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Should the sale of antibiotics be restricted?

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I live in Mexico and I can assure you that's not quite the case.

Many pharmacies give discounts to drugs purchased through insurance or corporate plans. To buy them those in the plan must present a card from their insurer or employer and a medical prescription (most plans don't cover self-medication). I've bought plenty of drugs, prescription and over the counter, and I've never had a discount merely for presenting a prescription.

I think that must have been what I saw during one visit a few years back. I noticed that there were two prices on a box of Picot (an OTC antacid) and some Naprosyn I was buying before it was available off the shelf here. The pharmacist asked us if we had a "receta," which for me (my family is from Spain and Cuba) always meant prescription.

I ran into this same scenario in Spain, where my cousin told me after I bought some meds on my own that it woud have been cheaper with a prescription. Presumably, that means either that a private or state-run health plan would then subsidize or control the price. In my own health plan, a medicine that I take ends up costing me less than the minimum copayment because the negotiated price between my Rx plan and the drug store chain is lower than the cash price. If I'd pay cash, this medicine would cost me about $16, where it's just over $10 for me, even though the health plan is paying zero.

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I think that must have been what I saw during one visit a few years back. I noticed that there were two prices on a box of Picot (an OTC antacid) and some Naprosyn I was buying before it was available off the shelf here.

When and where was that?

Medicine boxes are usually marked with a maximum retail price by the manufacturer. Most pharmacies will respect that, but some don't. Back in the hyper inflationary period of the mid 80s, though, the max price was a joke no one took seriously.

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First, not helping someone is not a crime. Even if they die. Even if you could have saved them. If someone creates an antibiotic or antiviral, they are under no moral obligation to give it to anyone. Thus the whole discussion is moot, the creator of the drug owns it and should be free to do with it whatever he wants. If he makes it available in such a way that resistant strains become common, he has just destroyed the value of his creation. No one is worse off than before he created it.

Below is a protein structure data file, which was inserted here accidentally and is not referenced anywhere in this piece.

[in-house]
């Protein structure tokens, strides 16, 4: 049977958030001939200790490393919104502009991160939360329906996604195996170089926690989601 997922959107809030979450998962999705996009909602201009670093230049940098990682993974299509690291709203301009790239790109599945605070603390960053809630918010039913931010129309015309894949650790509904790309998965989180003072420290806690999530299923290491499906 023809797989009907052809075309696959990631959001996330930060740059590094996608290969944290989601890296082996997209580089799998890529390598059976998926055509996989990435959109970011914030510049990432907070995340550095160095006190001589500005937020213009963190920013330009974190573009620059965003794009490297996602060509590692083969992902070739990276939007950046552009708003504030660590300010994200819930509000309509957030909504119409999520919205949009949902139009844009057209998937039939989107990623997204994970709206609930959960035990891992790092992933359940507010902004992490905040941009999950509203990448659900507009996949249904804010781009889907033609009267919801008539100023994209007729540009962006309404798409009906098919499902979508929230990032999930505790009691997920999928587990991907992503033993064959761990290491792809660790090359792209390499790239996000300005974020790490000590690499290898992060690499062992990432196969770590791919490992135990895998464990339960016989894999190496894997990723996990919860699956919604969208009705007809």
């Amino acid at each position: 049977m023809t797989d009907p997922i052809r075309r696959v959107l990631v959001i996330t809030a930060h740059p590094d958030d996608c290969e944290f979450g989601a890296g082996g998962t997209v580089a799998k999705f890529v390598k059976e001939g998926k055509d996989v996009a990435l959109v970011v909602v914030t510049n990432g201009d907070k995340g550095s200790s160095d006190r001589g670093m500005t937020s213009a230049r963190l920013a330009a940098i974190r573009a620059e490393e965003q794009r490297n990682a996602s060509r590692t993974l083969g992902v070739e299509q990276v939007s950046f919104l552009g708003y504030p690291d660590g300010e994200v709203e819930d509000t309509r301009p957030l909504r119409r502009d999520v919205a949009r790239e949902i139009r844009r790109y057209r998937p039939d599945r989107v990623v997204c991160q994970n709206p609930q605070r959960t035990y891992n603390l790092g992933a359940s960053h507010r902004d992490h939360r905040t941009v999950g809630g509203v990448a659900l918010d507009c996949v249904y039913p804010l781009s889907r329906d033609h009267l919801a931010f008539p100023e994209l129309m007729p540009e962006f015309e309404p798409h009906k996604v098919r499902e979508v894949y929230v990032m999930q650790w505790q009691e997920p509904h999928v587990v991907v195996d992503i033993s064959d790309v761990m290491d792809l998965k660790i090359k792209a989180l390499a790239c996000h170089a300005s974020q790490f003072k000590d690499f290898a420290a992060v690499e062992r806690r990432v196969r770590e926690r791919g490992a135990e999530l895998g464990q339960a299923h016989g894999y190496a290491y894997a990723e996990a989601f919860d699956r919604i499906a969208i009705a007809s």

That is the principled argument. Now for a little conjecture (the example only illustrates the point, the above argument is true in itself):

I manage a drug company. I have just spent 10 billion dollars of my shareholder's money to create "murderallbacterioxicin" of which a proper dose is 99.99% lethal to all existing strains of bacteria. Do I:

1. Distribute it freely so every Tom, Dick and Harry can buy it at a street corner and take it as he pleases thus promoting the rise of bacterial strains resistant to my (ex-)wonder drug and destroying my product's market value;

2. Create a system of distribution that guarantees (by contract) that patients who use my drug will take the full course of medication thus killing off the damn bugs and preserving the medicine's potency.

Hmm, tough choice...

As expected, with the proper system in place (individual freedom of action, property rights), the good is promoted. The moral is the practical.

Edited by mrocktor
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  • 2 weeks later...

Today, the BBC has a story related to antibiotic resistance. Scientists have discovered the specific mechanism by which Streptococcus pneumoniae, become resistant to penicillin. (The article says this bacteria kills 5 million children each year.) Having discovered the specific mechanism, scientists hope they can develop a means to disrupt it.

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